Taking the Pulse of the Nation

Wave 25 (11-17 January 2021) and Wave 26 (1-6 February 2021)

About 2 in 3 Australians are willing to be vaccinated and of these, 2 in 3 are willing to wait so those with higher risk get vaccinated first. Of the 1 in 3 who don't want to or are unsure about the COVID-19 vaccination, 65% express concerns about side-effects while 37% express disbelief in the effectiveness and/or distrust of the vaccine. Significant health and economic policy challenges remain in 2021.

The COVID-19 Vaccine

As Australia prepares for the roll-out of the COVID-19 vaccine, concerns have been raised as to the effectiveness of the vaccine in controlling the deadly effects of the pandemic.  Much depends on herd immunity – the successful vaccination of a large percentage of the population.

The graph shows that about two in three Australians are willing to have the COVID-19 vaccine and moreover two in three of this group are willing to wait so those at higher risk can get vaccinated first.  However one in three, either are not willing to be vaccinated or don't know.

  • 2 in 3 of this group are willing to wait so those at higher risk can get vaccinated first

  • 1 in 3, either are not willing to be vaccinated or don't know. For this latter group, 65% are reluctant because they are worried about side-effects and 37% either don't believe and/or don't trust the vaccine

These results suggest that more public education on the effectiveness of the vaccine might help allay concerns and help improve participation.

How are Australians coping with COVID-19?

Economically, Australia is well on the road to recovery. Official ABS statistics reported that real GDP rebounded strongly by 3.3% in the September quarter of 2020, after falling by a huge 7.0% in the June quarter and a marginal 0.3% in the March quarter. Technically, Australia is no longer in a recession and growth in the December quarter of 2020 is expected to be positive (The official ABS national accounts will be released 3 March 2021). Improvement in activity has also translated to growth in employment and the unemployment rate has fallen from a high of 7.5% in July 2020 to 6.6% in December 2020 while the participation rate has risen from a low 62.6% in May 2020 to 66.2 % in December 2020.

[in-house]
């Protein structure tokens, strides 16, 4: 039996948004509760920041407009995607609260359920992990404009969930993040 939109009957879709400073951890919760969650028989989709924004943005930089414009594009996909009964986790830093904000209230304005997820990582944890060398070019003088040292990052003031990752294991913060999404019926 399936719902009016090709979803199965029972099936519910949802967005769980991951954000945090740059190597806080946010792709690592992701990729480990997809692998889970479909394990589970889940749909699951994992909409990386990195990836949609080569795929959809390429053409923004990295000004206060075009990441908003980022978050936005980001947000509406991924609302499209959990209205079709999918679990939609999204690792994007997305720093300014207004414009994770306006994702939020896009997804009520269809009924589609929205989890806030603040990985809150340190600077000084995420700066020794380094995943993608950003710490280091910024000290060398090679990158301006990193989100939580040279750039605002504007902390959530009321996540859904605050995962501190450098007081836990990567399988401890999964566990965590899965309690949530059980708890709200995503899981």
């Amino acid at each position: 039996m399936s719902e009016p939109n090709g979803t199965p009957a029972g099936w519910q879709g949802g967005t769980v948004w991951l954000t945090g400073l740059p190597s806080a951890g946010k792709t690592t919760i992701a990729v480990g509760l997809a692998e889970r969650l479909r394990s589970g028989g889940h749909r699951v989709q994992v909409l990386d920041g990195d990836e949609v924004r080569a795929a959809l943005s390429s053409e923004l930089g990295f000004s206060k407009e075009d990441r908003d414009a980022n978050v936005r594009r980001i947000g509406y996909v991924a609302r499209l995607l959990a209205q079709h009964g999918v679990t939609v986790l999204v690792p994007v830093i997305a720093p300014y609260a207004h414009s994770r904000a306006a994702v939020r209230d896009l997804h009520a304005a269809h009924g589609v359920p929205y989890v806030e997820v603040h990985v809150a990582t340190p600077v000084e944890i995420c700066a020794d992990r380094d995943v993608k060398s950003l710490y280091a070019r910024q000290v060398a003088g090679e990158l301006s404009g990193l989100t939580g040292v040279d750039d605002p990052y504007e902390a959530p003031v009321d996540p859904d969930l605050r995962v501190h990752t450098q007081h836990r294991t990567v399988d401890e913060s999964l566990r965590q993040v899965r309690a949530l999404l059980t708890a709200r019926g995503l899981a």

How satisfied are you with government economic policies to support jobs and keep people at work?

The proportion of people satisfied with government policies to support jobs and keep people at work is currently at 53% which is significantly below the 62% in April 2020. Australia might be on the road to recovery, but significant challenges remain, if growth is to be inclusive.

The proportion reporting financial stress (in terms of paying for essential goods and services) has crept up from 21% at the end of 2020 to 27% in early February. Again there appears to an age effect: 43% of the age-group 25-34 years report being financially stressed compared to 19% in the 55-64 age-group and 8% for the 65+ age-group. Overall, the proportion of Australians vulnerable to adverse income shocks (namely those already financially stressed and those just making ends meet) remain in the majority at 56%.

The above shows that the proportion of Australians reporting that they experience mental distress (experiencing anxiety and/or feeling depressed) some of the time is now at 21% which is about the same as in April when this survey started. In general, the proportion experiencing mental distress little to none of the time remain above 50% (though it has edged down from 57% at the end of 2020 to be 55% in the first week in February). There seems to be an age effect to experiencing mental distress most of the time – 33% of those in the 18-24 age bracket report experiencing mental distress most of the time compared to 9% for the over 65 years old.

© The University of Melbourne – Melbourne Institute: Applied Economic & Social Research, 2021. This work is copyright. The material may be reproduced and distributed for non-commercial purposes only, subject to the inclusion of an acknowledgment of the source(s).